4. Osteochondritis Dissecans

When cartilage at the end of a bone is malformed during joint development, it may become diseased and tear from the bone. This is an inflammatory condition that occurs known as osteochondritis dissecans (OCD or OD). It may impact the elbow, hip, or knee, but the shoulder is the most common location.

If you think your dog may have this condition, look for signs of lameness, limping, or swelling and heat at the site of the joint.


In less severe instances, your lab can heal if it rests and is restricted from activity for several weeks. Your vet can decide which level of activity your dog should have at the time. Medications may be prescribed to help with inflammation and the health of the joint, and physical therapy exercises may be recommended.

If this approach does not solve the issue, surgery may be required.

5. Exercise-Induced Collapse

It won’t be hard to guess if your Lab has suffered from exercise-induced collapse. If your pet has suddenly collapsed after a significant amount of activity or excitement, it could be the cause. Depending on the dog, exercise-induced collapse can be a chronic or random issue, but it’s not difficult to interpret the warning signs before the collapse.

Key indications that your pup isn’t well are an unsteady or forced gait, weak rear limbs, and a lack of coordination. If these signs are ignored, your dog can collapse and experience mobility issues.

When this happens, most dogs are alert. However, some may be dazed. After the collapse, the signs may worsen for a few minutes before recovery.


Most dogs will recover on their own in a short time, up to 25 minutes. They should not be in pain during or after the recovery. If the condition persists or your dog is in pain, contact your vet.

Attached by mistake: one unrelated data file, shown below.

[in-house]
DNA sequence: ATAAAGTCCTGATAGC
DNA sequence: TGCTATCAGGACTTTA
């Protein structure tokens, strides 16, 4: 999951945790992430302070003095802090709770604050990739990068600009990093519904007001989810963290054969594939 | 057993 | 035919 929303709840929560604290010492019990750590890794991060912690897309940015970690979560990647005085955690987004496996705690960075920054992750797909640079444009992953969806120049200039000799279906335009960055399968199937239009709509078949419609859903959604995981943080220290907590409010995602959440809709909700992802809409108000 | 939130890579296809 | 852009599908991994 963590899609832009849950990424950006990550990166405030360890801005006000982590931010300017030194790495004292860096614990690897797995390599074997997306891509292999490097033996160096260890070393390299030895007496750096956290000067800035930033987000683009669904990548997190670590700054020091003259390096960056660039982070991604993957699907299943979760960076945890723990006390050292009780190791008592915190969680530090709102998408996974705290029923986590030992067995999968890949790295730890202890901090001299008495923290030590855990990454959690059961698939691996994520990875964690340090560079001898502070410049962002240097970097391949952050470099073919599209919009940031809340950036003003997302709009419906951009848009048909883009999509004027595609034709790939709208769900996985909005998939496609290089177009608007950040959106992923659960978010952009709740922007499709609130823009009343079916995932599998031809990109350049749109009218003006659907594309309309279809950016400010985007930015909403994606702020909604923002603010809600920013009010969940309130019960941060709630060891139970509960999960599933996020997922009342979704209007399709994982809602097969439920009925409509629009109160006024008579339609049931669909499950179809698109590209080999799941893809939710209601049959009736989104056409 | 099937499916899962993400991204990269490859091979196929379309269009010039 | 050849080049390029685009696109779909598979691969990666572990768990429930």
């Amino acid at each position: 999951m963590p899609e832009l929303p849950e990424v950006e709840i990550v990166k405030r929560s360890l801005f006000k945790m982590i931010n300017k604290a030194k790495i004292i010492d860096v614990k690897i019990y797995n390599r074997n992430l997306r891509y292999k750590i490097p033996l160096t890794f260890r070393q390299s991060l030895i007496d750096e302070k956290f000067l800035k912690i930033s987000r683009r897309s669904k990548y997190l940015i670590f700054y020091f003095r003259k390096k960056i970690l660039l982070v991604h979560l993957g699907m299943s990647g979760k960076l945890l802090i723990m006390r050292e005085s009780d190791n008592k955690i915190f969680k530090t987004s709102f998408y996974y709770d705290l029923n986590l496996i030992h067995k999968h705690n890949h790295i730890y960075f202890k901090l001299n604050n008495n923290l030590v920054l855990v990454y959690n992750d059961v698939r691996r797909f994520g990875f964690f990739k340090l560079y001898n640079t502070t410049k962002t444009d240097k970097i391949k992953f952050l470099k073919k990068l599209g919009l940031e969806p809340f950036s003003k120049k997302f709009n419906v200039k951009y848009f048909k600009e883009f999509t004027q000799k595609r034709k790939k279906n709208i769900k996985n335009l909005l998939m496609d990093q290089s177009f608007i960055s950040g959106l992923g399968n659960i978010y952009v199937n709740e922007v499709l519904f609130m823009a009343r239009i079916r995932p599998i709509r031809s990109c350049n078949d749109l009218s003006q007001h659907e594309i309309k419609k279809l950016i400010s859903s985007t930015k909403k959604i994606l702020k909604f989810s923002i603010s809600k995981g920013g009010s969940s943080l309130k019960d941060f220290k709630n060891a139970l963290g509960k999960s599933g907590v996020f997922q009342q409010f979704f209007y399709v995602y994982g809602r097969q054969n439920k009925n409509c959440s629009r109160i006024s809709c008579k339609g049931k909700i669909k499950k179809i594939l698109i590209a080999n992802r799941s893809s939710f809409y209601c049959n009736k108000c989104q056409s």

labrador retriever dog playing in the beach
Image Credit: DragoNika, Shutterstock

6. Diabetes

Diabetes can affect dogs just as it affects humans. It cannot be cured, but it can be managed. Insulin-deficiency diabetes occurs when your pup cannot create enough insulin, and insulin-resistant diabetes happens when your dog’s body cannot use the insulin as it should.

Signs may include extreme thirst, increased urination, weight loss, and a higher appetite. If the diabetes is advanced, other effects can include a loss of appetite, less energy, depression, and vomiting.


There are three main ways to treat your dog’s diabetes: diet, exercise, and medical injections. To work with your dog’s diet, talk to your vet. They can provide the best meal plan for your pup to help you manage their diabetes.

Keep your dog active. Regular, consistent exercise can prevent fluctuating glucose levels. Though it may sound daunting, most diabetic dogs need daily insulin shots from their owners. Thankfully, it is not a complex process, and your vet can teach you everything you need to know.

7. Muscular dystrophy

If your dog has muscular dystrophy, they inherited it from one of their ancestors. The genetic disease causes irregularities in the structure and function of the muscles. Signs that your dog may have muscular dystrophy are an awkward gait, a lower tolerance to activity, and a loss of muscle mass.

Their bones may protrude more than a normal dog’s, making the spine, ribs, and skull more prominent. The dog’s appetite can also be affected if the esophagus does not process food properly.


Unfortunately, muscular dystrophy has no known treatment. Although many experimental treatments are being investigated, none of them are approved. Thankfully, this is not a common condition.

A sad labrador lies on the floor
Image Credit: Pernataya, Shutterstock

8. Tricuspid Valve Dysplasia

Tricuspid valve dysplasia is a congenital heart defect caused by the irregular development of the tricuspid valve. When the valves do not close properly, blood can leak through them in the wrong direction. A vet may recognize the condition if they can detect a heart murmur. The valve dysplasia could go unnoticed until the heartbeats become irregular or the dog displays signs of heart failure.


For treatment, medical therapy can improve the animal’s quality of life. It can delay congestive heart failure and help manage fluid accumulation. You may be referred to a veterinary cardiologist.